Week of 01-Sep-2017
Which infectious disease is the most likely cause of the haemorrhages visible on the serosal surfaces of this growing pig which was found dead?
Haemorrhagic lesions within a carcass should always raise suspicion of Classical or African Swine Fever (which are pathologically indistinguishable) as would multiple sudden deaths. As well as occuring on serosal surfaces, haemorrhagic lesions are seen in lymphatic tissue —especially the spleen, lymph nodes and tonsils— and parenchymatous tissues. Skin lesions suggestive of septicaemia may also be evident. In more chronic cases button ulcers may be present in the mucosa of the large intestine following a period of high fever prior to death. Reproductive failure in the form of abortion can occur as well as nervous,enteric and respiratory disease in any age pig.
The clinical and epidemiological picture can be useful to differentiate PDNS the pathology of which can suggest haemorrhagic disease. Illness affecting a wide age range of animals would suggest ASF/CSF. If there is any doubt ASF/CSF suspicion should be notified and investigated.
African Swine Fever —against which there is no vaccine— has become widespread in eastern Europe following its initial incursion via Georgia in 2007 and subsequent spread through Russia. It now represents a very real threat to all European pig populations especially where biosecurity lapses occur and wild boar populations are prevalent.
Week of 19-Jan-2018
Some pigs have swollen ears and walk with their heads tilted to one side. What is the most likely cause of this lesion?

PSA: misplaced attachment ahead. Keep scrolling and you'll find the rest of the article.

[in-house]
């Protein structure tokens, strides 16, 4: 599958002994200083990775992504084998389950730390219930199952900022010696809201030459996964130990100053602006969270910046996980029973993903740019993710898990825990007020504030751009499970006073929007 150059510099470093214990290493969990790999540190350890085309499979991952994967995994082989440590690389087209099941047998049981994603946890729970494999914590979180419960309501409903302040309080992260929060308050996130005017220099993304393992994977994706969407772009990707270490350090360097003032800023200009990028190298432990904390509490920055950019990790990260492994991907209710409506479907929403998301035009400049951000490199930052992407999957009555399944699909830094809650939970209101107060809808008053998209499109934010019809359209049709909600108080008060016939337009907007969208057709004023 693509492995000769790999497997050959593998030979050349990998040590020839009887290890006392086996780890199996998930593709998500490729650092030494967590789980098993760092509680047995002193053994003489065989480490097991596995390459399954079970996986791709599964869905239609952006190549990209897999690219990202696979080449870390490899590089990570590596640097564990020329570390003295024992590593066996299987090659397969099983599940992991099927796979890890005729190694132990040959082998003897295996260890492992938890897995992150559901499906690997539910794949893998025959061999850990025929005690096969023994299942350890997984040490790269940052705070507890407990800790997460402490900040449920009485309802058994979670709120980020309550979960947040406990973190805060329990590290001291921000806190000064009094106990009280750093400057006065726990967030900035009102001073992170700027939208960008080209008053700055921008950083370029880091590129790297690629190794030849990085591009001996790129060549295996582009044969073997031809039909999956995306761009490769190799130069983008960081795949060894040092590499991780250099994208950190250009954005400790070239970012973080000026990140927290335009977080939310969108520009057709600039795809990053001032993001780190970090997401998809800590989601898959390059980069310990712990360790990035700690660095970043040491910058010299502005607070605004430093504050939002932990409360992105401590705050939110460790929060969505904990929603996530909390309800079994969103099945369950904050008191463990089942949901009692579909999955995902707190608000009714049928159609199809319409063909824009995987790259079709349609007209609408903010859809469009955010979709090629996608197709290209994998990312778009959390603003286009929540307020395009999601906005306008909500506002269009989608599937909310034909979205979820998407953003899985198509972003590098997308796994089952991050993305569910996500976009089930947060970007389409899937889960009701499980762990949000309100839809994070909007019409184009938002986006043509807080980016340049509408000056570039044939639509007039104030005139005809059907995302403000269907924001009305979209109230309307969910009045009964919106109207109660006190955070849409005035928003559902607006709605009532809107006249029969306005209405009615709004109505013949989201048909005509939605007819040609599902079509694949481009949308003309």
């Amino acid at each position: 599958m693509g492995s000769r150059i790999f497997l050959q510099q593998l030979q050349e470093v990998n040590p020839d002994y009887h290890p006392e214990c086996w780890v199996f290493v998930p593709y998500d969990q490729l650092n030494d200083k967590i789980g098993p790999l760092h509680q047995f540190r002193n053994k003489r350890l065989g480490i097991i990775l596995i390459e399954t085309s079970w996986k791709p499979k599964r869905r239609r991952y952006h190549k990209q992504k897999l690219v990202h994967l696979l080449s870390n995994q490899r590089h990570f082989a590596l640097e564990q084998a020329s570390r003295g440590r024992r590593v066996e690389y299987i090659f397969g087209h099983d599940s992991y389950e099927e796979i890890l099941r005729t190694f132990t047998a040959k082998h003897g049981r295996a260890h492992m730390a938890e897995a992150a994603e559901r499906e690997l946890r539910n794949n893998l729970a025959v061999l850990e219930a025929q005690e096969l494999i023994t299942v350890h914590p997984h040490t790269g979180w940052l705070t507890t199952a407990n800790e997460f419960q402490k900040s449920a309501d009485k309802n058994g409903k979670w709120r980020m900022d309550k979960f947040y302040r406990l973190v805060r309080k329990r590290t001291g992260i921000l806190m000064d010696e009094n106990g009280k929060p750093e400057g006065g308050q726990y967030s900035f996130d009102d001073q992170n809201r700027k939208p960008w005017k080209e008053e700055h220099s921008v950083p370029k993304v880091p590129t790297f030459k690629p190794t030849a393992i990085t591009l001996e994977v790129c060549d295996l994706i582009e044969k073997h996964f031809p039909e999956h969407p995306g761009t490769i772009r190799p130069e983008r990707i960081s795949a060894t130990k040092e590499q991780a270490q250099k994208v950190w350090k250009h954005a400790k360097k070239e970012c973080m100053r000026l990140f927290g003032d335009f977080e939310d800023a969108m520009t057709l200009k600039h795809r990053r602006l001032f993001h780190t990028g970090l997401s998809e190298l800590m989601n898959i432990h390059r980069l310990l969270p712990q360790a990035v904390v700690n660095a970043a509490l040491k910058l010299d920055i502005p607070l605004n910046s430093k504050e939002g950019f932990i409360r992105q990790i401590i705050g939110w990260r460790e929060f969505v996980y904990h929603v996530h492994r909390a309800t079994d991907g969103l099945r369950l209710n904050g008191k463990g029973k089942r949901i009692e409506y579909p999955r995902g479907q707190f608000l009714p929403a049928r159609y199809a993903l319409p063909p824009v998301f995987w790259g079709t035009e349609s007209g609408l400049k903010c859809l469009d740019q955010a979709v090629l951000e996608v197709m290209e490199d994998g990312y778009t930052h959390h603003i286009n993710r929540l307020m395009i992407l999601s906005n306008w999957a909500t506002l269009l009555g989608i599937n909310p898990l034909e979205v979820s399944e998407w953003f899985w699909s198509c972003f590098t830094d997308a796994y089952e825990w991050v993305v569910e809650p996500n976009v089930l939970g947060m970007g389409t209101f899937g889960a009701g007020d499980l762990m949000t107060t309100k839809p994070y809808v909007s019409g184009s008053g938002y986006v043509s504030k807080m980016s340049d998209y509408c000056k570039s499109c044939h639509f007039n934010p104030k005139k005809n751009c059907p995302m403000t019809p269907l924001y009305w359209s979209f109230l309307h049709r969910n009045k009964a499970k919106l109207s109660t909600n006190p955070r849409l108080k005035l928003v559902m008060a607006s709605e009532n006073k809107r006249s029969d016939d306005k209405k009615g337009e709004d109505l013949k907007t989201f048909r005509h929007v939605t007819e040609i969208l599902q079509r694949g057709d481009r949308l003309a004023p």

Week of 12-Jan-2018
There is scour, ill thrift and high mortality during the first 4 weeks post-weaning. All post-mortemed pigs had the same gross lesions, as the one seen in the picture. What is the most likely cause of this lesion?
Week of 05-Jan-2018
Small intestine opened during a routine check in the slaughterhouse: what can we see?
Week of 29-Dec-2017
This pig has a mass protruding from behing. What is the most likely cause of this lesion?
Week of 22-Dec-2017
Sucking pigs develop swollen joint in the legs from 3 weeks of age. What is the most likely cause of this lesion?
Week of 15-Dec-2017
There is an outbreak of sudden deaths, inappetence, high fever and cough in pigs from 10 weeks old to slaughter. Inspection of the lungs in the post-mortemed pigs detects necrotising pneumonia in the diaphragmatic lobe and pleurisy. What is the cause?
Week of 08-Dec-2017
There is an increase in subcutaneous haemorrhages and bruises in the skin of piglets from 7 days of age, after being born normal. Mortality was high after few days of developing the clinical signs. What is the most likely cause of this lesion?
Week of 01-Dec-2017
Piglets are born with a swollen and reddish vulva. What is the most likely cause of this lesion?